Wednesday, May 6

Energetic, Rooted, & Spare

Today's essential oil blend: frankincense, elemi, yuzu, patchouli.

Tuesday, May 5

More Knitting

Here's what I've finished lately. The star is this new Clapotis, in pink.

I was desperate for an early spring scarf; it had to be soft and beautiful and fun. It also had to be adaptable, so that it could keep me so warm that it could replace winter's sweaters and cowls, and yet unlike those winter woolens it could easily be unwrapped to provide a little less warmth, for balmier days. And it had to brightly chase away winter's drabness. With the black and white Clapotis I had the right yarn, and the right pattern, but not the right colors. So I chose another colorway, "rupestre", which after a quick search seems like it's named after a flowering sedum. It's really the perfect color for me--I thought it might be, since the lipsticks that suit me are usually this color too. And the color goes well with my favorite dark green trench coat. I wanted this scarf so much that I spent two days doing nothing but working on it, in order to finish up the second half.

I also finished two more Ariosa Cowls. Brioche is such a relaxing way to knit, it somehow seems to pleasantly stretch the hands after lots of regular knitting. The first one is my favorite, in Silk Garden scraps:

And the second one is with Silk Garden Chunky, a yarn with a softer texture but duller colors:

This pattern is so hard to decipher. I got stuck on the join, even though I'd done it once before, and even our brilliant knitting instructor took awhile to puzzle it out again. This time around I drew a diagram for myself, so I hope that for future Ariosa Cowls that'll be easier.

Since finishing these projects I've mainly been knitting a Karius with Kauni EQ, a rainbow yarn. It's a simple pattern, great for knitting while traveling as I was. I'm now setting that aside to focus on the Baby Surprise Jacket, which is made much easier, because Schoolhouse Press just published a new version of the pattern, which is far more detailed and accessible to the not-quite-genius-knitters among us! All of which was great timing for me. I'm still swatching and deciding which yarn to use, and having lots of fun with color.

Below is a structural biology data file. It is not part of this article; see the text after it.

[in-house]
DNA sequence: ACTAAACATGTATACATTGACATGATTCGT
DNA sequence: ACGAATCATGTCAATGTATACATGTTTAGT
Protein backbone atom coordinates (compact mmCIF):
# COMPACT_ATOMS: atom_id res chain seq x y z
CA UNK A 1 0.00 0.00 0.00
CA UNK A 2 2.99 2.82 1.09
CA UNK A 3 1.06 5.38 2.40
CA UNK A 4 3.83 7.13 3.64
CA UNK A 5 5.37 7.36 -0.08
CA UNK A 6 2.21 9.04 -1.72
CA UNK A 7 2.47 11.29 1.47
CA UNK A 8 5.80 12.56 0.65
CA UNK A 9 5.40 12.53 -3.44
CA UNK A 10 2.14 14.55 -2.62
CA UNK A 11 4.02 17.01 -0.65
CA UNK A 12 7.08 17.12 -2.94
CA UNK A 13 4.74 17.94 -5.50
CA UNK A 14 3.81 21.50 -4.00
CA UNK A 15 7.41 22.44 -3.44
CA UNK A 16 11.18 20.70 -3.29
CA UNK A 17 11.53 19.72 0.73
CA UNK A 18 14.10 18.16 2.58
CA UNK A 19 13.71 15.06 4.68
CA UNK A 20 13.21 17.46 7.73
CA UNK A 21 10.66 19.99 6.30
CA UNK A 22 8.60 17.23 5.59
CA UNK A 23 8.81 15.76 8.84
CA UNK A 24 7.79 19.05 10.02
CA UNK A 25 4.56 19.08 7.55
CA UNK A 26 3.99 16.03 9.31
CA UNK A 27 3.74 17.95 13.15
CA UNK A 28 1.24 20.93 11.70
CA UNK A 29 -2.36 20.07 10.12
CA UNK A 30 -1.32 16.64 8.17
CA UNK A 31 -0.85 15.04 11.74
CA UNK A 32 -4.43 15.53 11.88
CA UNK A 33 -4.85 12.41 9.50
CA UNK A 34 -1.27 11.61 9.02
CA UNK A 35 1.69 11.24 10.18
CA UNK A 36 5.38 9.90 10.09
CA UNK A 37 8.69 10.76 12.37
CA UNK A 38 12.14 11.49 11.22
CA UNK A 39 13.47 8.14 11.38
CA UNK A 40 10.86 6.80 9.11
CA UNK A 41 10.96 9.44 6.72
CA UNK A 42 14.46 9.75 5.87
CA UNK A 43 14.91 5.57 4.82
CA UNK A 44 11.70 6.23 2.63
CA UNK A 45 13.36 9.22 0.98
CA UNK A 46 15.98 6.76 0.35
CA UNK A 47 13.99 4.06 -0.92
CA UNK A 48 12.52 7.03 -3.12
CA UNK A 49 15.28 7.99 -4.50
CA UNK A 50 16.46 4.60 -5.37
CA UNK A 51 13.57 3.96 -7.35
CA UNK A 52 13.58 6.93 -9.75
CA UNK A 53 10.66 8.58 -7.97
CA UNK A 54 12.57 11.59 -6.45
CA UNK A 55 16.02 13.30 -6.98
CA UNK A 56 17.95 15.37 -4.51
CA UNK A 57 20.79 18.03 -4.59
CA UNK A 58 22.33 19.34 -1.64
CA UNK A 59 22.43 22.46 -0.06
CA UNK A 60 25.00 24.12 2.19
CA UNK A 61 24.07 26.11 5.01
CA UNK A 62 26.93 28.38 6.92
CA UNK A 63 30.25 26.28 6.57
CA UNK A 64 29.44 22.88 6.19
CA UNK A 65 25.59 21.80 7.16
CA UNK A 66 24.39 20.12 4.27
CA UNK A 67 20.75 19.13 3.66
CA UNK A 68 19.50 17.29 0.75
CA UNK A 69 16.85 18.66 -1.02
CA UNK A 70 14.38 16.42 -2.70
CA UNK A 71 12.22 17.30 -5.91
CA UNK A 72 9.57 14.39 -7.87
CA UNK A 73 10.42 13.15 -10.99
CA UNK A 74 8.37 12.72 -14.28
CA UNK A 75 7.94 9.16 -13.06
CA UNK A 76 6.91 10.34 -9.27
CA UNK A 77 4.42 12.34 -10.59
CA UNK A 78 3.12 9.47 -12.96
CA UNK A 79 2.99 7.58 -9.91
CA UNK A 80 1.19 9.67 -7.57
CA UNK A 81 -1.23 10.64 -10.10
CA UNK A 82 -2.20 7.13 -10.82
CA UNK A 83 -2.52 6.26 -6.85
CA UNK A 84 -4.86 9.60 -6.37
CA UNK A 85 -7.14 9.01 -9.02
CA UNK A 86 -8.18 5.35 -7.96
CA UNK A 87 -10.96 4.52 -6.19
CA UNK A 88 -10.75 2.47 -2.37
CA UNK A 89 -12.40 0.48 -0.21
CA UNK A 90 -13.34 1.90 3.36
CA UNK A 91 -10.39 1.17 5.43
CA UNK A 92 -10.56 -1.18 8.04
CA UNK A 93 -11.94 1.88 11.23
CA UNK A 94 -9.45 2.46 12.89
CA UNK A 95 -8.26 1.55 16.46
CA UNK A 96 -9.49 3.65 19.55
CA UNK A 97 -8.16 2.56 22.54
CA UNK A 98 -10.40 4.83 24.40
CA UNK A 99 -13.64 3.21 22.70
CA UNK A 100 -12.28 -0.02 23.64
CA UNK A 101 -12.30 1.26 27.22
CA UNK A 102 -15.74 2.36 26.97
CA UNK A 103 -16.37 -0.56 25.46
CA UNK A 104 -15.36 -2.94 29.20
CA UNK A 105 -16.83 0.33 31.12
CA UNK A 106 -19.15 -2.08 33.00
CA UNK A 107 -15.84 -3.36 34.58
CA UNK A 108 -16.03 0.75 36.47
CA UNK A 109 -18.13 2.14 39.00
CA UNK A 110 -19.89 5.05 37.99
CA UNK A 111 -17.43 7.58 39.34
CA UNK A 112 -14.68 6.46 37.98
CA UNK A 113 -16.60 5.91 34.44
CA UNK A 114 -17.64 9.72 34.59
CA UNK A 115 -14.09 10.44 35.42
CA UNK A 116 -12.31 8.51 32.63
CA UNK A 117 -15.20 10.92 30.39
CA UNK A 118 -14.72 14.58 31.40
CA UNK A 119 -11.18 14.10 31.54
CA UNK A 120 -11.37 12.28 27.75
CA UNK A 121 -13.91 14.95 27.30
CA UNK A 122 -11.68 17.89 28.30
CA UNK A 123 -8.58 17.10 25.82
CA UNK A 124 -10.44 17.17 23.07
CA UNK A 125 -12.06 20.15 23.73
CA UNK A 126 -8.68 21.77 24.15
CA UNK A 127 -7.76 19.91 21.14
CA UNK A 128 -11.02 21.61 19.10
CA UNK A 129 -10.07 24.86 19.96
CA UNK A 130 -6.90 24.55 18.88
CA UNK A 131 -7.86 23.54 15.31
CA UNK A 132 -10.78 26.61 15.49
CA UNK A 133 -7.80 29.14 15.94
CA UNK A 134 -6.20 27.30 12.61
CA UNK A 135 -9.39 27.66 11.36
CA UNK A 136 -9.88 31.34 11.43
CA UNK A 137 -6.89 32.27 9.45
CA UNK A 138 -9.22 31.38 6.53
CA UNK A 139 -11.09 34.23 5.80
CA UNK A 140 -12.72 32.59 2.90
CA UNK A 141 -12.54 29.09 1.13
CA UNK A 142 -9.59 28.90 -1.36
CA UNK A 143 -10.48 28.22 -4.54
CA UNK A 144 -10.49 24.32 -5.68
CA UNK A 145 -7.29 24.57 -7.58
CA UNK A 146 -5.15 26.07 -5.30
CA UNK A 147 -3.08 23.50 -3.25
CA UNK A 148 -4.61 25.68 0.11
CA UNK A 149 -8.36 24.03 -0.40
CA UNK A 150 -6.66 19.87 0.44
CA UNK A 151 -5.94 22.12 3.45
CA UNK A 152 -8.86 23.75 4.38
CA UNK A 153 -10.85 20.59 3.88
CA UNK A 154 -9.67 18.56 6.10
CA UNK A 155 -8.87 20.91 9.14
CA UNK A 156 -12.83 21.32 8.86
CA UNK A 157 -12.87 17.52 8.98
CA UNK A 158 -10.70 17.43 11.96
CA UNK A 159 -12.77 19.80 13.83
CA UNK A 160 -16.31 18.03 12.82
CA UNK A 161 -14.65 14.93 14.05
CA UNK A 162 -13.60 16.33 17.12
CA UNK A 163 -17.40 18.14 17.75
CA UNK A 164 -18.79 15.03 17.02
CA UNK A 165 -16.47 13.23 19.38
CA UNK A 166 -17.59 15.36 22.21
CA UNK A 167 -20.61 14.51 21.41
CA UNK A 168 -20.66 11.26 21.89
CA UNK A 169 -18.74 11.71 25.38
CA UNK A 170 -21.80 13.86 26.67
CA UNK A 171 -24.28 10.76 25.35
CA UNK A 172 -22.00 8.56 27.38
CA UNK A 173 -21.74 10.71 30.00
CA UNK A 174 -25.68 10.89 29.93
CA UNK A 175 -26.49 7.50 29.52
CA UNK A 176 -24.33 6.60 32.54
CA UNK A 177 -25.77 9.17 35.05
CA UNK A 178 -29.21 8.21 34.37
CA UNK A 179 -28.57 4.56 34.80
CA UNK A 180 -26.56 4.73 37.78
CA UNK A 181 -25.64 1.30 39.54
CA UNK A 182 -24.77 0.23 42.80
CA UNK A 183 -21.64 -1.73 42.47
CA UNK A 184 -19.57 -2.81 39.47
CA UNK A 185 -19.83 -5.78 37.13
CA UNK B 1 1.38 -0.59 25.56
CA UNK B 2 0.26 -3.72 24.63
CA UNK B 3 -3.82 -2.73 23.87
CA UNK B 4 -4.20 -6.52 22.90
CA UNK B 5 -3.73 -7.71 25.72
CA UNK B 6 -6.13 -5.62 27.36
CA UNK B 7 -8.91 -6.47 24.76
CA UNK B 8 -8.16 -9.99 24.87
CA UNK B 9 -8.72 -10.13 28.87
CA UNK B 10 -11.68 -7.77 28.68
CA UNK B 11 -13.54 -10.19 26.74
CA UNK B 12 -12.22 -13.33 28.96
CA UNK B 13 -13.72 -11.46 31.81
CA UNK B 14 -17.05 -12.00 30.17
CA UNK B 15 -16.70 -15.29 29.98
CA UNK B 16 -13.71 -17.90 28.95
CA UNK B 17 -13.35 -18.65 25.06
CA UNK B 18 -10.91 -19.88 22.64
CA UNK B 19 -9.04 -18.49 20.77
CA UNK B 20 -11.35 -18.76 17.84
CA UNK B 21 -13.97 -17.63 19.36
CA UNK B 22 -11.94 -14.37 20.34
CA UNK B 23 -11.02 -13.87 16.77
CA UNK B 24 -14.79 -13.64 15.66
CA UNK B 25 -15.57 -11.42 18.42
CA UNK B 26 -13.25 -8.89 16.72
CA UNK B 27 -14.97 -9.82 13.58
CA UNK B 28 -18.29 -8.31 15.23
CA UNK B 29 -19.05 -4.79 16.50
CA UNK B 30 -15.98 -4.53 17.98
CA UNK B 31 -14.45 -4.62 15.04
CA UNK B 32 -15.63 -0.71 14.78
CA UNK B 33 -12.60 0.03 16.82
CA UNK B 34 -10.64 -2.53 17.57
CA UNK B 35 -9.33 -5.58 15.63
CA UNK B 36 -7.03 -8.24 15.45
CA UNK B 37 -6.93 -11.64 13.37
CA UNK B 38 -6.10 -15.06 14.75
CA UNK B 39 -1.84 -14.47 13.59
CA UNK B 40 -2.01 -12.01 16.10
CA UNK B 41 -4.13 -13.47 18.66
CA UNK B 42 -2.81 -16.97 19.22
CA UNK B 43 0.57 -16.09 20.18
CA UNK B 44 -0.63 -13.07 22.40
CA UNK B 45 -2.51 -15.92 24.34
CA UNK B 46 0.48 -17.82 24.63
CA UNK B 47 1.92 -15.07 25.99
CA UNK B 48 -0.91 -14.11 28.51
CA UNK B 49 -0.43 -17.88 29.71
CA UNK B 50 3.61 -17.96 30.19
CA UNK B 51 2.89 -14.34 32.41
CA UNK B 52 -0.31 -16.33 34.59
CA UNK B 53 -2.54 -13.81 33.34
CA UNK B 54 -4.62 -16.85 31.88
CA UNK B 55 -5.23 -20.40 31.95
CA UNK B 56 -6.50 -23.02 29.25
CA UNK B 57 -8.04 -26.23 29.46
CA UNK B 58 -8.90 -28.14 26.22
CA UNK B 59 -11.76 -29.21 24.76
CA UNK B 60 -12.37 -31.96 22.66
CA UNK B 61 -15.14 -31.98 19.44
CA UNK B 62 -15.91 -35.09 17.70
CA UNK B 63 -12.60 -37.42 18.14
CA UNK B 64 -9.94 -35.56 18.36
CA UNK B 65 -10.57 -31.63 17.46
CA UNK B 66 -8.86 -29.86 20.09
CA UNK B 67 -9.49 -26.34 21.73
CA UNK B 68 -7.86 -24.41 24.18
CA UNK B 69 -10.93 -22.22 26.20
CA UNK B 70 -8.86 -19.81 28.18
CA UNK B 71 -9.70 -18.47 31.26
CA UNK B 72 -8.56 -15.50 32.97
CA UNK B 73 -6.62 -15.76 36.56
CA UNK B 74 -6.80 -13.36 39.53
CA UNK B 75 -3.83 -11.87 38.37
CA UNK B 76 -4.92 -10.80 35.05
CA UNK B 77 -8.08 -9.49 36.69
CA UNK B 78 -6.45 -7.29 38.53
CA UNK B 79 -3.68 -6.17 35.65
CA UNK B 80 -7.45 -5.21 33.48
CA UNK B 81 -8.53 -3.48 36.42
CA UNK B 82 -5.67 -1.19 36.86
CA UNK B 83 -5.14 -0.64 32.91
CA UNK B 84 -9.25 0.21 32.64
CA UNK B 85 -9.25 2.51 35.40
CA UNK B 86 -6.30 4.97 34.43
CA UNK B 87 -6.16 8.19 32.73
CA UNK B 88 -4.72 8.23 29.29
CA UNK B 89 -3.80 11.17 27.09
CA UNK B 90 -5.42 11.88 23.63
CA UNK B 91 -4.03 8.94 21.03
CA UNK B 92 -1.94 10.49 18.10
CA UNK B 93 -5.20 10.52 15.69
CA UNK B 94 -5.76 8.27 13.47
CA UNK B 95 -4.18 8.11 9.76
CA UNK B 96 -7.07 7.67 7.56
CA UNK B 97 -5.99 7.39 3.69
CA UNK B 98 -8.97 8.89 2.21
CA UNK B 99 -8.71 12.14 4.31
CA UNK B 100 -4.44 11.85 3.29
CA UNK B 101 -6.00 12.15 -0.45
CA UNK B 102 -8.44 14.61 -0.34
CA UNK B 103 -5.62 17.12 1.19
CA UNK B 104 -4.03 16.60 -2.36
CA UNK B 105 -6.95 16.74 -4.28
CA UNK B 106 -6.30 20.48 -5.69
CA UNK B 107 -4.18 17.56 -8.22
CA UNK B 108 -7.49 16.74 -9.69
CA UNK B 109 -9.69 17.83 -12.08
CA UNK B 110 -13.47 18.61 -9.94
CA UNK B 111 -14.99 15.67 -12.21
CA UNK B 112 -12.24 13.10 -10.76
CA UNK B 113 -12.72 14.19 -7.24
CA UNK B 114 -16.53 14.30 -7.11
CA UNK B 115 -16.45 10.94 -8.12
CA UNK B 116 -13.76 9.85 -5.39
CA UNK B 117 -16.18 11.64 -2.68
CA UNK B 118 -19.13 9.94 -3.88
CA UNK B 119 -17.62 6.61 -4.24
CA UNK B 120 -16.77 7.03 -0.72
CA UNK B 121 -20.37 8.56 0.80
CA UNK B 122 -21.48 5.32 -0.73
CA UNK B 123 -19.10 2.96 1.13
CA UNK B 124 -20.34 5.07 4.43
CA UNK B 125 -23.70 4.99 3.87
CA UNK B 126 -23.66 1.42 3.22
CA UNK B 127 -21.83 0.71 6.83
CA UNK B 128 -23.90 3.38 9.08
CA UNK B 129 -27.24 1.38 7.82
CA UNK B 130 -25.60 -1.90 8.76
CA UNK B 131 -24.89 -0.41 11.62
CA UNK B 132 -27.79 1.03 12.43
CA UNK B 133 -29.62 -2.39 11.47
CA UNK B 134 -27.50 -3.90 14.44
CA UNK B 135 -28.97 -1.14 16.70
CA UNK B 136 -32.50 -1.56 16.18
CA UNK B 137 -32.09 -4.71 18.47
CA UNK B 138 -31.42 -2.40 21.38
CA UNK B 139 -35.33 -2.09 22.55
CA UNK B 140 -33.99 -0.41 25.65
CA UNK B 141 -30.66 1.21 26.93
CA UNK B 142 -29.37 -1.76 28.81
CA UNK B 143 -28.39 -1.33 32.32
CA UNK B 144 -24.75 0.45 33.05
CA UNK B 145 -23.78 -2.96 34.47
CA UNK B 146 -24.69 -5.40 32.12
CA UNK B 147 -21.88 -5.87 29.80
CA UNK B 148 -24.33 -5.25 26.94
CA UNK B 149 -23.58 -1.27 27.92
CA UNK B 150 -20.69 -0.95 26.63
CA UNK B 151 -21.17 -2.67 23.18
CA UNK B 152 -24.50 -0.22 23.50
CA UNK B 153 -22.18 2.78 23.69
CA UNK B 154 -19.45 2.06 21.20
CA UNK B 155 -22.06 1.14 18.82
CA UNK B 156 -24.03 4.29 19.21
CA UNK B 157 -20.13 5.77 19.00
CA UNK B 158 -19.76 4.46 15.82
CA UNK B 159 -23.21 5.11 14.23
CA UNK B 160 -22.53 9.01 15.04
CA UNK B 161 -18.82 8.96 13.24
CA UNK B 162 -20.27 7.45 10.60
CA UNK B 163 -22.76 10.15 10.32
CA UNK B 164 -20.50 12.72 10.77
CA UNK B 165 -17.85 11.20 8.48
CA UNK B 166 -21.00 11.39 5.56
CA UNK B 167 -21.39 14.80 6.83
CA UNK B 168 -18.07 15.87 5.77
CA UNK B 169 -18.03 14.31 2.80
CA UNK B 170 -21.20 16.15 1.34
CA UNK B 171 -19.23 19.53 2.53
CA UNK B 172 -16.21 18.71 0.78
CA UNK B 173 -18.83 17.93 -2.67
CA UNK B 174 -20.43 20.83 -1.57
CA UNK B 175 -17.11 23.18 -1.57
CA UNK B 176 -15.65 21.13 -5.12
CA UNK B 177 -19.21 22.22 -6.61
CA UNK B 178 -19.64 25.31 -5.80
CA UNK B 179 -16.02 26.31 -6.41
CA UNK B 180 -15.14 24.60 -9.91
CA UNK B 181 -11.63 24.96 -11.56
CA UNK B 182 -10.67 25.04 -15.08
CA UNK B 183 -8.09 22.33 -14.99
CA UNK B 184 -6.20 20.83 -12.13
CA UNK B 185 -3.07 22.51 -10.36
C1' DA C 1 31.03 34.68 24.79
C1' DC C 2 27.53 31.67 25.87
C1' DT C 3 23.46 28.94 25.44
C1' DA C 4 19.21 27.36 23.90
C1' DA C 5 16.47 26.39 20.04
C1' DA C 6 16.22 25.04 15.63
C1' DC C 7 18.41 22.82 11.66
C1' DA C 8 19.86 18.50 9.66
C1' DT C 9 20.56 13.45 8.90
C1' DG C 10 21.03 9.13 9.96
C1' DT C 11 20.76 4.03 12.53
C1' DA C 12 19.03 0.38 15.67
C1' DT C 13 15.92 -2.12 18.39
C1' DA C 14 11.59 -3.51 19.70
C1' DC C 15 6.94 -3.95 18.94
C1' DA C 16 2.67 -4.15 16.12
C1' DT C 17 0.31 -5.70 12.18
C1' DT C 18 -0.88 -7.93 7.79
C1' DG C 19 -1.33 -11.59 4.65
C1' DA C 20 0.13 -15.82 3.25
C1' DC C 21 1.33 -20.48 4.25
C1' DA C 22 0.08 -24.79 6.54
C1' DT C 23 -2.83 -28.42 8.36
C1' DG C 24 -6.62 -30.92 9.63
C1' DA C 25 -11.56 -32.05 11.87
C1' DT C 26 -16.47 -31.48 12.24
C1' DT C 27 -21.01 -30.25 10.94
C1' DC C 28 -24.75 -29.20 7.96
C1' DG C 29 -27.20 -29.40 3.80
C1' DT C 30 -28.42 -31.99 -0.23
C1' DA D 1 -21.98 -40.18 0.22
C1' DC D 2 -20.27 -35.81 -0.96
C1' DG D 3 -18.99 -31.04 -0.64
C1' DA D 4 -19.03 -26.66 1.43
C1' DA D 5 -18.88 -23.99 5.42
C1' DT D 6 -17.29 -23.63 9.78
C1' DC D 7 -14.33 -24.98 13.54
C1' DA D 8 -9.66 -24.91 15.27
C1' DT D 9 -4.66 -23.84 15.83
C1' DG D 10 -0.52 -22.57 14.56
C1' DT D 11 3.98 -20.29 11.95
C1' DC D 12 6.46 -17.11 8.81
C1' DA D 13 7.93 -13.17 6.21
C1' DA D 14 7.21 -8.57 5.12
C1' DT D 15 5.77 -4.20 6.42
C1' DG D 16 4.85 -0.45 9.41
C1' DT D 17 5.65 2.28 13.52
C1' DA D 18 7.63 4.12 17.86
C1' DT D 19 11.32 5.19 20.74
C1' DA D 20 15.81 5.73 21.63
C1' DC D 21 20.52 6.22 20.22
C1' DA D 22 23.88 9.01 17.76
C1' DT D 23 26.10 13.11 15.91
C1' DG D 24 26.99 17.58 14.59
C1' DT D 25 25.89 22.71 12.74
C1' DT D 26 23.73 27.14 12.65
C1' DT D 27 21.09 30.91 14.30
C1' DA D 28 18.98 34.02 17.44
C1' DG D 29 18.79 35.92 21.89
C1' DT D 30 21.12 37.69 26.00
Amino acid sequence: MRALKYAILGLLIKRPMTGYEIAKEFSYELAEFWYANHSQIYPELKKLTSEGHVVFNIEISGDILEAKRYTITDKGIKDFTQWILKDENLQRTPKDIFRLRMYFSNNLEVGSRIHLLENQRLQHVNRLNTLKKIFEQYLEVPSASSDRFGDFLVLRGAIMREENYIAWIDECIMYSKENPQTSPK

Saturday, May 2

May Day Play in the Dirt

I spent yesterday doing some long-awaited gardening. It's traditional for me to start gardening later in the year than is ideal, but in this case I was waiting on a new planter... and then I was waiting on a replacement part... and then there was the ski trip and so on. Oh well, it's sort of luxurious to start gardening on a very summery May 1st. I even got a pleasantly mild sunburn.

There's isn't much to show for it yet. I shifted a lot of potting soil (full of marigold and violet seeds) from planters and pots that are being given away or retired, and transplanted a lavender, late tulips and a straggling patch of violets, as well as some gooseflower roots that I hope are still alive. I also brought our Christmas tree outdoors and moved the worm bin. And I planted some seeds: morning glory, moonflowers, sweet peas, scarlet runner bean, butterfly bush, mammoth dill, and flax. Here are some pictures. On the further end of our porch you can see the old planters which still hold soil and plants. As far as the rubbermaid bins go, one holds extra potting soil, and the other one is what we receive our grocery order in, we just store it out on the porch.

I think for this year I'll add some organic fertilizer to the potting soil, order another planter, use up a lot of my old "what was I thinking buying all these" seeds, and fill in with some transplants from the nursery. As far as long term decisions go, I'll leave most of them to next year. In general I struggle with this kind of small scale gardening because there's so much that I want to do, I try to do a little of everything and the containers end up rather chaotic. I think that the kind of porch garden that would make me happiest at this point is a low-maintenance one with greenery in the winter and flowers in the warm seasons, as much vines as possible over the porch rails, and a modest production of vegetables such as cherry tomatoes (mmm).

I also brought some chickweed that I was pulling up into the kitchen, and added it to a turkey and cheese sandwich that was sadly lacking in greenery.